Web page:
Czechs do not recycle old phones. They keep two or three pieces at home.
As revealed by a survey conducted by STEM/Mark for Vodafone, eighty per cent of Czech households keep at least one old mobile phone which they don’t use anymore. Old mobile devices, however, may help people in developing countries, serve education purposes or be used in jewellery production.
The survey revealed that most Czech households keep at least one mobile phone which they don’t use anymore. Most often, it is even two or three pieces. Generally, however, Czechs display a very positive attitude toward recycling. Ninety-two per cent of the Czech population regularly recycle waste such as paper, plastic and glass. More than 91 per cent of people recycle electronic waste, including washing machines, refrigerators, TV sets and other household appliances. On the contrary, however, not even 9 per cent of Czechs recycle their old mobile phones.
More than a half of Czechs keep their old phones at home, lying in a drawer just in case. However, almost three per cent of people throw away their old mobile phones along with unsorted household waste and thus contaminate the environment with non-biodegradable materials. To prevent this, Vodafone collects old phones at its stores and passes them on for recycling.
Czechs take a good care of their phones – it usually takes five years before they buy a new device (25 per cent of respondents). About 21 per cent of people keep a single phone for three years and less than a fifth of Czechs buy a new phone every two years.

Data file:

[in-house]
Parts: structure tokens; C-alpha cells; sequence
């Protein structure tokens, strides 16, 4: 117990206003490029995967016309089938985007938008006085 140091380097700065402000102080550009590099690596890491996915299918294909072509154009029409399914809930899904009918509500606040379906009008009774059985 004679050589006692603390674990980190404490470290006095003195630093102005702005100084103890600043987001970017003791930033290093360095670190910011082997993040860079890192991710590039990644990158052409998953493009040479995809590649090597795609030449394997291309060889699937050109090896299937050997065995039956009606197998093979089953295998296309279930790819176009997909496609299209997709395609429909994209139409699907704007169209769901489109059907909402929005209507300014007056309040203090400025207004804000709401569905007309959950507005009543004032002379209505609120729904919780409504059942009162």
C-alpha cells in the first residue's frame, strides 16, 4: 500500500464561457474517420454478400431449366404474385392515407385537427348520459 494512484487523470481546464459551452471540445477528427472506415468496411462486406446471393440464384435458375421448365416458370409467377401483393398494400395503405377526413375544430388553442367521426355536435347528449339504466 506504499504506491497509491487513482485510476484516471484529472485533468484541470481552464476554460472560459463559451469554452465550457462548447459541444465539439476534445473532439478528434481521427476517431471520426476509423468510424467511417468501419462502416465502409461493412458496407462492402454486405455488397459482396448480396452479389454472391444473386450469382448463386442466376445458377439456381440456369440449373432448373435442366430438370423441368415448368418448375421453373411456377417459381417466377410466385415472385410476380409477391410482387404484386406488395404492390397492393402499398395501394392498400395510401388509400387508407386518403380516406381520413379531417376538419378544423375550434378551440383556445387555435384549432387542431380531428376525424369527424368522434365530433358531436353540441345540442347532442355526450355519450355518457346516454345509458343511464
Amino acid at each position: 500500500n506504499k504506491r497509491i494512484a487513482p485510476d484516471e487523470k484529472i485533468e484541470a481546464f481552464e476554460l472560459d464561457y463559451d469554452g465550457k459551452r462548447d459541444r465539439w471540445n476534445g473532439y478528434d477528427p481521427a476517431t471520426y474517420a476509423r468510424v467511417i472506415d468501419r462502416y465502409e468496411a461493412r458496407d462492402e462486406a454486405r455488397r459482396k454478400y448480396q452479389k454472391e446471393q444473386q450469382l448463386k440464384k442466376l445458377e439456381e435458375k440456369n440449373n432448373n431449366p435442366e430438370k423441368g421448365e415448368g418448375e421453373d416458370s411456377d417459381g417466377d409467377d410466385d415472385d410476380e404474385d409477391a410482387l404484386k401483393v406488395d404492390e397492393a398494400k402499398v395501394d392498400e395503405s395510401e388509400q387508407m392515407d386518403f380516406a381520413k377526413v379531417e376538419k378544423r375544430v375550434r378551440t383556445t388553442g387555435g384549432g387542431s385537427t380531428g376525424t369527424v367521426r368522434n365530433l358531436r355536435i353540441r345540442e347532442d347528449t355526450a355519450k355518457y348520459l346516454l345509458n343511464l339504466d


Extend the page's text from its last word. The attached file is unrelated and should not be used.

The survey also revealed that 88 per cent of the respondents bought a new phone only after the old one had stopped working. More than a half of the people switched to a new model because they needed mobile Internet connection. On the other hand, the fact that the existing device is no longer attractive seems to be the least important reason for buying a new phone, as agreed by 88 per cent of the respondents. Still, more than a quarter of the respondents want to keep up and buy a new device just because they wish to use modern technologies.
Recycling of old phones, both broken and working, has a positive impact on the environment. Broken phones are often disassembled and the components are used in further production. The most harmful to the environment are heavy metals, such as copper, zinc, silver or lead. The working phones, on the other hand, can be used as education tools for programming or testing, for example. If you bring your no-longer-used phone which is less than two years old to Vodafone, it is likely to be bought back from you or restored. Some of the recycled phones are used in jewellery production, for example.
The survey was commissioned by Vodafone and conducted by STEM/Mark in the first quarter of 2015.